Erik Gandini’s Videocracy is not a documentary, but a horror movie. Its well-crafted ominous music at the beginning of the film will tell you so right away. One simple suggestion: even though horror is not your favorite genre, keep watching this movie. Next time you switch on your TV in Italy, you’ll do so more carefully, or at least more thoughtfully. Videocracy is worth watching because it is a valuable documentation of today’s television in the Mediterranean peninsula and its declining cultural level. A piece of art that tries to explain to the rest of the world what is often incomprehensible beyond Italian borders: the Berlusconi phenomenon.
Italy-born Swedish director Gandini begins his movie with the old black and white images of the first Italian quiz show, where a housewife shed her clothes every time a contestant answered a question correctly. “This was the beginning of the President’s TV and the beginning of the cultural revolution,” Gandini’s voice-over narrates at the beginning of the movie. This TV show spurred the spread of commercial television in Italy, whose bigger and most successful businessman was Silvio Berlusconi.
Watch out. I said that Videocracy is not a documentary. Gandini plays it cool. He never names Berlusconi. The monster of the horror film is just referred to as “The President,” an epithet implying his power and his fame at the same time. He is so well-known that a shot of Milan-based communication tower with the Mediaset logo on top immediately connotes his persona. Italians know right away whom Gandini is talking about. However, even though he was born and raised in Italy, Gandini is aware that “from abroad, [this phenomenon] cannot be understood.” But, after all, he is Swedish and he wants to explain Berlusconi to the rest of the world. A task I always find impossible to achieve myself.
In its last report on the developments of the Italian press, the Federazione Italiana Editori Giornali (FIEG) gave a complete, yet alarming, overview of the so-called crisis of print media in Italy. The report, La Stampa in Italia 2007-2009, is a precious tool to understand “one of the most critical periods”  of the publishing industry and to discover why this period of recession is taking place. After touching upon various causes of the crisis, the FIEG provides trends and numbers about the declining revenues, sales, readers and workforce of newspapers and periodicals – thus making clear the current difficult situation of the Italian print industry.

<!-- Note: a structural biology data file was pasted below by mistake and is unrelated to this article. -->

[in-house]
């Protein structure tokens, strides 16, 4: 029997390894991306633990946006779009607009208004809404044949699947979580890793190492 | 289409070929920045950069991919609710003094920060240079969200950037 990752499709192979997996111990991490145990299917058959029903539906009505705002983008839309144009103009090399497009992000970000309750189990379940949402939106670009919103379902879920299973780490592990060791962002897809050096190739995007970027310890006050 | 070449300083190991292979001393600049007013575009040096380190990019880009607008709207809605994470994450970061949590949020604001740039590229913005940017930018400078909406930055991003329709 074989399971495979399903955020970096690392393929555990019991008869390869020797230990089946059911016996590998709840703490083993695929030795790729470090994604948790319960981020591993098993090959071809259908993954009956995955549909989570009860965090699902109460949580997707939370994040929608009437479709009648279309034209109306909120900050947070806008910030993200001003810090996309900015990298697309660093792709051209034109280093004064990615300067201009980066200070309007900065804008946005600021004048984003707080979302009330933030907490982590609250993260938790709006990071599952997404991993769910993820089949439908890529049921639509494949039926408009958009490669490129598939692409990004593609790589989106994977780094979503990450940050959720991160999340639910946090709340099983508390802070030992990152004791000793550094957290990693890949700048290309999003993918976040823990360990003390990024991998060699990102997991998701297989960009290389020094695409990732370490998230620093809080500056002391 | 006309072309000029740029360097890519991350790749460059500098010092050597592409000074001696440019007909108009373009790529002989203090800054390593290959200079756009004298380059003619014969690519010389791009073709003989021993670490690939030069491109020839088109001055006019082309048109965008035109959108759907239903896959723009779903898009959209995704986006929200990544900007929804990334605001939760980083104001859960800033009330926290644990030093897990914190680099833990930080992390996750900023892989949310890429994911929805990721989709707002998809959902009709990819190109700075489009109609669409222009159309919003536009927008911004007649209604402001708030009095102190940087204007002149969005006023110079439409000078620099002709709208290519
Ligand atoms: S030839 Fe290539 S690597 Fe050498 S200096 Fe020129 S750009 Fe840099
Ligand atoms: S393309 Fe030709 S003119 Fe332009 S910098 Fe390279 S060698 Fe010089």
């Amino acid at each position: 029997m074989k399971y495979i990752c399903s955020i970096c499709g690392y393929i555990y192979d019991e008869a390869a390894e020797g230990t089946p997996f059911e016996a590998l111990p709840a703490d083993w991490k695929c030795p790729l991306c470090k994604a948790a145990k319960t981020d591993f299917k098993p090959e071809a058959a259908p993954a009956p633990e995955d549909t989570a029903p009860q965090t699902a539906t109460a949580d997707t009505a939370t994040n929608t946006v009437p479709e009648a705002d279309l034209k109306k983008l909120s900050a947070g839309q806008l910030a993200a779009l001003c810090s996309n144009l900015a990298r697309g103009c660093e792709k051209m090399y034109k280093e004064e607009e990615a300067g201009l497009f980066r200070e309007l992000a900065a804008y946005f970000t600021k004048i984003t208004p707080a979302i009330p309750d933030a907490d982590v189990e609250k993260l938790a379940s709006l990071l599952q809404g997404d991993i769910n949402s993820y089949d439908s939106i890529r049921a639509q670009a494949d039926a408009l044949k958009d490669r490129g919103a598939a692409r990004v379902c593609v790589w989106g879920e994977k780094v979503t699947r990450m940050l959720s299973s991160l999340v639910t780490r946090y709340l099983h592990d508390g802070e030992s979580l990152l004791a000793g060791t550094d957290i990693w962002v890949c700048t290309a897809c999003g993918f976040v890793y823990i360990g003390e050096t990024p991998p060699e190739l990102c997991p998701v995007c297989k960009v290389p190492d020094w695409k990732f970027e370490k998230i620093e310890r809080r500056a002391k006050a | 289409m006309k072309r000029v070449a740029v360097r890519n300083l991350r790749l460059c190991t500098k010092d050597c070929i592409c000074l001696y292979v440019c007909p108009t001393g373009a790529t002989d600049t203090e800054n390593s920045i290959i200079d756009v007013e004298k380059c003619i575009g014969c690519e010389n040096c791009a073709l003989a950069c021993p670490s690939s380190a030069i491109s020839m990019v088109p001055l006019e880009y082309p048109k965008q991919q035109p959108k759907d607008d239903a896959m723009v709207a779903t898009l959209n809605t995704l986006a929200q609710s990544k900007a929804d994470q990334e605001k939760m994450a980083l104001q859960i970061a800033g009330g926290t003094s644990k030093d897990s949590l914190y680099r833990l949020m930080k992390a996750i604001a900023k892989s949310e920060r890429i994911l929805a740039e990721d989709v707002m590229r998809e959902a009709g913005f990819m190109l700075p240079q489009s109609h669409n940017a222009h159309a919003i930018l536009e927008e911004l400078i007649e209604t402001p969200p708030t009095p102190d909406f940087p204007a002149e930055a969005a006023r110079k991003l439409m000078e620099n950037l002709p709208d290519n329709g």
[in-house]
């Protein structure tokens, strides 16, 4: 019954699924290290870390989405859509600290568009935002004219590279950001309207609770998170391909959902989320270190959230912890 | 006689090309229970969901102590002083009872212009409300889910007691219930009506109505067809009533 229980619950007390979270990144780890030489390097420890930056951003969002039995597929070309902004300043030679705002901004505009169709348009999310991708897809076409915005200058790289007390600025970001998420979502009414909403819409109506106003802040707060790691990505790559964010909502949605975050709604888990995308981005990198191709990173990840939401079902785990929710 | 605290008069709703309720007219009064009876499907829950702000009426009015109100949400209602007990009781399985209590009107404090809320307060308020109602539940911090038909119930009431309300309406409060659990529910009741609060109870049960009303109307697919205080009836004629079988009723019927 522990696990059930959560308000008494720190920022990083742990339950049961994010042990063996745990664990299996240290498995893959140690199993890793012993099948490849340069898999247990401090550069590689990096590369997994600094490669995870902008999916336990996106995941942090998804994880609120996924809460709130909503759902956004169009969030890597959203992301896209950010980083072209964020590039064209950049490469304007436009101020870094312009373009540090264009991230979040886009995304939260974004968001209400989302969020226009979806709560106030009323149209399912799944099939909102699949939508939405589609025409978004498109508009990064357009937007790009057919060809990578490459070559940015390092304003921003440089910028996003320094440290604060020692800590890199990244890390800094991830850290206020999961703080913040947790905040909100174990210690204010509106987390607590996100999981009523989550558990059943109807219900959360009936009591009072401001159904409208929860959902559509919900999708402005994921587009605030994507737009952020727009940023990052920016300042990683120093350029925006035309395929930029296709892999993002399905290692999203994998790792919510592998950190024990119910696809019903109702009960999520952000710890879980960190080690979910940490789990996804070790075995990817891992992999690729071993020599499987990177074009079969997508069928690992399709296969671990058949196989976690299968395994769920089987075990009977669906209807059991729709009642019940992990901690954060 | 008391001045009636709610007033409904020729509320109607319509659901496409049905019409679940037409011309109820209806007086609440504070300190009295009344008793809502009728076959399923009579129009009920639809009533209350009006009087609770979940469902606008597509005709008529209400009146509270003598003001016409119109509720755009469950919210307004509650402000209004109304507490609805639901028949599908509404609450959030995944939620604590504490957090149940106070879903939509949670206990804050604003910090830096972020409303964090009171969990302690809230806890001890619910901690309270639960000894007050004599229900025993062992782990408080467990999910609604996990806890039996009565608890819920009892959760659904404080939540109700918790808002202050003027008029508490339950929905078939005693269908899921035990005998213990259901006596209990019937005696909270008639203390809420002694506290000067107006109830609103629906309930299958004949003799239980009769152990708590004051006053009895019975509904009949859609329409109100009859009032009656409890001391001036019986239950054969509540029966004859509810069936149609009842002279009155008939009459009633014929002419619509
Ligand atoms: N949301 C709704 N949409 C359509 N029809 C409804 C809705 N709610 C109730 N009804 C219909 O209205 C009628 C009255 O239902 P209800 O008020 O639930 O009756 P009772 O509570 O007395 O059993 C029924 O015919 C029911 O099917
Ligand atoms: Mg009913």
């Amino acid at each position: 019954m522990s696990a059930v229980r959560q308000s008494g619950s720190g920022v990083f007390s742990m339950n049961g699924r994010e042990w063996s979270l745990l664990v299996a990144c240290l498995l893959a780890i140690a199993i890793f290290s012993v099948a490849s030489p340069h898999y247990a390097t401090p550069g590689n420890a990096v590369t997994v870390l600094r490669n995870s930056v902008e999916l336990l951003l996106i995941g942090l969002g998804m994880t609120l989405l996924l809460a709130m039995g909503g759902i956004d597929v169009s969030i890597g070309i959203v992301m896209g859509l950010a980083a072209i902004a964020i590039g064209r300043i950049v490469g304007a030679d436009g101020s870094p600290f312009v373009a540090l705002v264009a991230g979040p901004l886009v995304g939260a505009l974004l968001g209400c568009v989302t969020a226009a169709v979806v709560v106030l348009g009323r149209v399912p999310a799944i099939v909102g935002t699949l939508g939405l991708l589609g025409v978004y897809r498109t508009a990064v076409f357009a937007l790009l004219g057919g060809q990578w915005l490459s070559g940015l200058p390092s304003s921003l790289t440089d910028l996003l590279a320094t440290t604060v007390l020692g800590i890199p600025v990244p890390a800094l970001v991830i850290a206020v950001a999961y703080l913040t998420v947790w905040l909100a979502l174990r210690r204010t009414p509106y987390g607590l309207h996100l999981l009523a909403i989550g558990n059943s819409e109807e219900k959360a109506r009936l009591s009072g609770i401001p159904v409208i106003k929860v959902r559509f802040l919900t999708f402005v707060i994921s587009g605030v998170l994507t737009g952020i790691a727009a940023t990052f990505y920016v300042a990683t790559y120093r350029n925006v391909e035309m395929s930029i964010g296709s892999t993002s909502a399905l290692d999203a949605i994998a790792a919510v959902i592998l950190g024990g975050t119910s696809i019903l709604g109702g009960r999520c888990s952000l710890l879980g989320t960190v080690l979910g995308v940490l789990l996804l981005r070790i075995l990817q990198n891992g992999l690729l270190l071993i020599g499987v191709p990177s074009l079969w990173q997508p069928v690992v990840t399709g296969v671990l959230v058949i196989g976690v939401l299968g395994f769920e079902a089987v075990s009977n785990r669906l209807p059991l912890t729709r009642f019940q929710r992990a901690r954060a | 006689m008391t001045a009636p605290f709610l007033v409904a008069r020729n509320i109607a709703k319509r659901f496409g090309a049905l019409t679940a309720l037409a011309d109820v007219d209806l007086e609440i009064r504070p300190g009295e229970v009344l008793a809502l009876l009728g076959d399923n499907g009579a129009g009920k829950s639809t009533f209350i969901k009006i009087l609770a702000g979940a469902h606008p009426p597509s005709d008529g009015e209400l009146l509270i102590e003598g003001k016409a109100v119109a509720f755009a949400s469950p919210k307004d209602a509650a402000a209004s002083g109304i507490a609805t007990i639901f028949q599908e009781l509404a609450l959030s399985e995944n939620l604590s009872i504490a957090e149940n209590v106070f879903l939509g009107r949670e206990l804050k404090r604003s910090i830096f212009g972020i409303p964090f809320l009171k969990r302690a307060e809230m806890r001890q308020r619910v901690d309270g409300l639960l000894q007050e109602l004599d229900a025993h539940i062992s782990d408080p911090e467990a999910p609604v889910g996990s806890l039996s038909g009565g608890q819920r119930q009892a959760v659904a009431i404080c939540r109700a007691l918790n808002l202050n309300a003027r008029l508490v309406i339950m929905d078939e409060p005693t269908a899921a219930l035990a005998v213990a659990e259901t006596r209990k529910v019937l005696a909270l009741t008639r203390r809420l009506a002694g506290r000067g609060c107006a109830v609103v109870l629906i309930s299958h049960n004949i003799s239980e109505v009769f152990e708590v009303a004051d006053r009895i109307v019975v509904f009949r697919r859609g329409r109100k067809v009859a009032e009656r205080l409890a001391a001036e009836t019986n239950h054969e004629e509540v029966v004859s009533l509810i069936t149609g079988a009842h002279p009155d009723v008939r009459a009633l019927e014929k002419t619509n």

Among the various causes of the crisis, the report lists the competition played by traditional and new media in terms of advertising revenue, low readership levels of Italians in general, high production costs and the overall economic recession. However, the FIEG also lays blame on the Italian government for being completely absent and not helping the industry with economic provisions and institutional reforms.
The report states that the most critical problem is the collapse of advertising investments. In total, ad revenues to newspapers and periodicals fell 21% in 2009. This loss was especially felt by the periodical press, rather than dailies, where ad revenues fell 29.5% in 2009 alone. This collapse is to be considered normal in this period of economic downturn. However, this is not the only reason why print ad revenue has kept falling in the last few years. The FIEG lays blame on what is called the “excess of power of the television.” To prove its point, the FIEG cites the OFCOM, an independent regulator and competition authority for the UK communications industries, whose report calculates the distribution of advertiser expenditure in twelve major economically advanced countries in 2008. In the report, Italy appeared to be the only country where TV absorbed 49.9% of advertiser expenditure, while only 33.1% went to newspapers and magazine. These numbers highly contrast with what happens in other major countries such as the UK (26.4% of advertiser expenditure to TV and 39.4% to newspapers and magazines), France (28.4% to TV and 39.3% to print media), and Germany (23% to TV and 42.6% to print).
The third one of a series of photogalleries about the printed press around the Eternal City.